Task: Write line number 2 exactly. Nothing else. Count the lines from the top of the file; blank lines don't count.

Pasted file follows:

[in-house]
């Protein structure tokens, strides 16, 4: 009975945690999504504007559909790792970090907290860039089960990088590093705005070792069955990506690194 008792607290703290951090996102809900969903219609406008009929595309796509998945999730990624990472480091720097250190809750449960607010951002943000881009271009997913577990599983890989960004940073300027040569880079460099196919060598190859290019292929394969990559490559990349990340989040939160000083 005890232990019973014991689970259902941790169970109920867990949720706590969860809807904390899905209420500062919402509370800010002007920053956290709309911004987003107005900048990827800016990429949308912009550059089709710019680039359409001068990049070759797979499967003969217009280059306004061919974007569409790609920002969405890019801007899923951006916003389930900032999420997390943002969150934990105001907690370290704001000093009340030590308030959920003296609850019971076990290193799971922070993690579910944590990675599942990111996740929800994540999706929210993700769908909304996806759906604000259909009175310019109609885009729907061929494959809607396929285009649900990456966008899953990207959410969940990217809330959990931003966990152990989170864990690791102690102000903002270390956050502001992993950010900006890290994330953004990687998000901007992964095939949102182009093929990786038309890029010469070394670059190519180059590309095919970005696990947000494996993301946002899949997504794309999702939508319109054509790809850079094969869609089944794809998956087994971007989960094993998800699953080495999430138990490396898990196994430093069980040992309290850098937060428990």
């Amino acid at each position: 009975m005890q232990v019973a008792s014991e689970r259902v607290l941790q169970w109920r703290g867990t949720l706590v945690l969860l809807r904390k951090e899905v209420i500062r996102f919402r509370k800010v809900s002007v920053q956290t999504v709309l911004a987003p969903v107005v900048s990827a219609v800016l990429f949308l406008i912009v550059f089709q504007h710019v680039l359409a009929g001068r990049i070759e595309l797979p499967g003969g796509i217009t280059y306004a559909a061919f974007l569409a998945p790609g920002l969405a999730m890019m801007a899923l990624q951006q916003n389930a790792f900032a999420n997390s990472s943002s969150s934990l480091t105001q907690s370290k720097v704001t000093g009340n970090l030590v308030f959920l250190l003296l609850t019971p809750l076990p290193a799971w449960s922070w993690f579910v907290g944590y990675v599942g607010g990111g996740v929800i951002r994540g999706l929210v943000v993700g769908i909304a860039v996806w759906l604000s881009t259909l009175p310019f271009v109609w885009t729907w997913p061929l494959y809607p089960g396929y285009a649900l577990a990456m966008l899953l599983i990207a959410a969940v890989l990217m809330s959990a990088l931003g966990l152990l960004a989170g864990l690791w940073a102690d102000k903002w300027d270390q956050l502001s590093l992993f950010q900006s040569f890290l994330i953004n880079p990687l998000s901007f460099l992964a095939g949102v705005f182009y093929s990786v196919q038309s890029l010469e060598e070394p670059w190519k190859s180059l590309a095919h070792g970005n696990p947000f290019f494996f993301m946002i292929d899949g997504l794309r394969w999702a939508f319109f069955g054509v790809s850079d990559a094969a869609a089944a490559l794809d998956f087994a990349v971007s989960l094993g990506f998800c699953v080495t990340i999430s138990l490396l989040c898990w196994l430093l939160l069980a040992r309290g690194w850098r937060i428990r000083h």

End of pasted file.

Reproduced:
């Protein structure tokens, strides 16, 4: 009975945690999504504007559909790792970090907290860039089960990088590093705005070792069955990506690194 008792607290703290951090996102809900969903219609406008009929595309796509998945999730990624990472480091720097250190809750449960607010951002943000881009271009997913577990599983890989960004940073300027040569880079460099196919060598190859290019292929394969990559490559990349990340989040939160000083 005890232990019973014991689970259902941790169970109920867990949720706590969860809807904390899905209420500062919402509370800010002007920053956290709309911004987003107005900048990827800016990429949308912009550059089709710019680039359409001068990049070759797979499967003969217009280059306004061919974007569409790609920002969405890019801007899923951006916003389930900032999420997390943002969150934990105001907690370290704001000093009340030590308030959920003296609850019971076990290193799971922070993690579910944590990675599942990111996740929800994540999706929210993700769908909304996806759906604000259909009175310019109609885009729907061929494959809607396929285009649900990456966008899953990207959410969940990217809330959990931003966990152990989170864990690791102690102000903002270390956050502001992993950010900006890290994330953004990687998000901007992964095939949102182009093929990786038309890029010469070394670059190519180059590309095919970005696990947000494996993301946002899949997504794309999702939508319109054509790809850079094969869609089944794809998956087994971007989960094993998800699953080495999430138990490396898990196994430093069980040992309290850098937060428990």